University of Richmond School of Law
Abstract: The Supreme Court often claims that the First Amendment reflects an original judgment about the proper scope of expressive freedom. After a century of academic debate, how ever, the meanings of speech and press freedoms at the Founding remain remarkably hazy. Many scholars, often pointing to Founding Era sedition prosecutions, emphasize the limited scope of these rights. Others focus on the libertarian ideas that helped shape opposition to the Sedition Act of 1798. Still more claim that speech and press freedoms lacked any commonly accepted meaning. The relationship between speech and press freedoms is contested, too. Most scholars view these freedoms as equivalent, together enshrining a freedom of expression. But others assert that the freedom of speech, unlike press freedom, emerged from the legislative privilege of speech and debate, thus providing more robust protection for political speech.
Stephanie H. Barclay
Notre Dame Law School
Brigham Young University
Harvard University, Law School, Students
Abstract: Debates about the original meaning of the Establishment Clause are gaining increased attention in light of the Supreme Court’s recent cert grant in The American Legion v. American Humanist Association, a case about government displays of religious symbols. Scholars have long relied on a host of different methodologies to advance various theories about what the Establishment Clause means. But these methods, often relying on isolated historical examples or unrepresentative samples of language, provide limited insights about how language was understood by the greater population during the founding era. And some proponents of various historical interpretations declare that supporters of other theories have cherry-picked sources or misinterpreted them. Corpus linguistics provides another method of revealing important historical information about the Establishment Clause’s original meaning, but in a systematic and data-driven way. This Article provides the first corpus linguistics analysis of the Establishment Clause, using the tools of a corpus and a sufficiently large and representative body of data drawn from the relevant time period to provide additional information about probable founding-era meaning. This Article does not discount other Mamethodologies or claim to definitively prove the meaning of the Establishment Clause. But this Article does add a piece to the Establishment Clause puzzle, providing information about the most salient characteristics of an established religion, or in other words, those characteristics implicated most often (or not at all) in founding era mentions of established religion. This Article also provides a more rigorous and transparent method for investigating original public meaning than has been employed by other scholars. And by sifting through hundreds of results discussing establishment in a religious context, our Article is able to bring to light new historical sources that have been previously overlooked. This Article’s findings indicate that by far the most common characteristic discussed in the context of an establishment of religion involved legal or official designation of a specific church or faith. Beyond that, the most common characteristics of an establishment of religion involved (1) government coercion of individuals involving prohibitions or mandates on religious practices enforced by legal penalties or government persecution of dissenters, (2) government interference with affairs of both the established churches and non-established churches, (3) preferential public support of the established church (particularly in the form of direct taxes levied for the church), and (4) restrictions of civic or political participation to members of the established church. Our results are thus consistent with a modern constitutional theory that treats any one of these characteristics as a necessary condition for an Establishment Clause violation. On the other hand, our data did not reveal confirming evidence for a number of current theories regarding the original meaning of the Establishment Clause, including (1) concerns about government display of religious symbols, (2) enactment of Sunday closing laws, (3) prayers or religious practices in public schools, (4) providing religious exemptions to religious believers in an even-handed way to protect conscience, or (5) providing preferential treatment to religion in general over non-religion. Our results only indicated that public support of religious organizations was concerning historically in certain limited circumstances, such as when provided preferentially only to the established church. Of note for religious symbols, our findings indicate when concerns about such symbols or imagery did arise, they arose in the context of government suppressing or destroying symbols of dissenting churches. The pending American Legion case may provide an important vehicle for the Supreme Court to revise much of its current jurisprudence that is out of step with an approach that focuses on historic hallmarks of established religion that gave rise to the Establishment Clause.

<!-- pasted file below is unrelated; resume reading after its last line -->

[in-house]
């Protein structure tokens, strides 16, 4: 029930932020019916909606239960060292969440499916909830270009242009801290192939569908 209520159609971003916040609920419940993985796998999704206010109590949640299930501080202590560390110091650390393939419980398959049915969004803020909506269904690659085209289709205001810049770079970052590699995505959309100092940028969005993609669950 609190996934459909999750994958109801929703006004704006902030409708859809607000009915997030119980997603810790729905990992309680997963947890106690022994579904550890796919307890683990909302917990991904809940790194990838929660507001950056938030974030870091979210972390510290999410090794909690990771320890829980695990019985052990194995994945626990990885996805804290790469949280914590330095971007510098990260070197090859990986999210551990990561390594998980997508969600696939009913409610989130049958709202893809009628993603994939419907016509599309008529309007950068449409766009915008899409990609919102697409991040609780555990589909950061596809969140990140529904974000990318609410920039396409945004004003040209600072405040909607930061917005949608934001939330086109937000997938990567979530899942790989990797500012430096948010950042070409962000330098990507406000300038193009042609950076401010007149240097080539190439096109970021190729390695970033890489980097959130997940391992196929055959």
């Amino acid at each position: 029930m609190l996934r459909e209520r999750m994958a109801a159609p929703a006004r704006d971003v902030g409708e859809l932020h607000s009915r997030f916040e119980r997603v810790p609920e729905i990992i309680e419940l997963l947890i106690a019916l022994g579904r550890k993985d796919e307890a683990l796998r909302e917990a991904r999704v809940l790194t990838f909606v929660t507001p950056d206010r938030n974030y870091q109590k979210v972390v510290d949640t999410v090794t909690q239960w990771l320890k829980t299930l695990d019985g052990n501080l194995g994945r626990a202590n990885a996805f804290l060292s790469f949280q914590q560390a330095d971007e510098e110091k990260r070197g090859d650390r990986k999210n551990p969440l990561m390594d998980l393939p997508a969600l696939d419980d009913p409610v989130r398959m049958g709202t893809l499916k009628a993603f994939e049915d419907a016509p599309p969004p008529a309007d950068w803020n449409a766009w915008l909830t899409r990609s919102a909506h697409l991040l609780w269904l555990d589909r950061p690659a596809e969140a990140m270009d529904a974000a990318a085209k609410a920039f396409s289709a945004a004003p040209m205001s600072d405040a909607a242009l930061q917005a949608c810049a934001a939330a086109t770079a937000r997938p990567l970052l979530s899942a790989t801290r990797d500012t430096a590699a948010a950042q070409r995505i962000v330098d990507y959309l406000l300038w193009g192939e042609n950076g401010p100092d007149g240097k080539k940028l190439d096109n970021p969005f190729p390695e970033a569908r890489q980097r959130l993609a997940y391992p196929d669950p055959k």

Last revised: 17 Sep 2019
Laura K. Donohue
Georgetown University Law Center
Abstract: The meaning of the rights enshrined in the Constitution provide a critical baseline for understanding the limits of government action—perhaps nowhere more so than in regard to the Fourth Amendment. At the time of the Founding, the Fourth Amendment prohibited the government from entering into any home, warehouse, or place of business, against the owner’s wishes, to search for or to seize persons, papers, and effects, absent a specific warrant. The only exception was when law enforcement or citizens were in active pursuit of a felon.12 Outside of that narrow circumstance, the government was prohibited from search and seizure absent approaching a magistrate and, under oath, providing evidence of the suspected offence and particularly describing the place to be searched, and persons or things to be seized. Scholars’ insistence that the Fourth Amendment does not entail a general protection against government entry into the home does more than just fail to appreciate the context. It contradicts the meaning of the text itself, which carefully lays out the conditions that must be met by the government before it may intrude on one’s person, papers, and effects. Reclaiming this meaning is essential for understanding the scope of the original Fourth Amendment.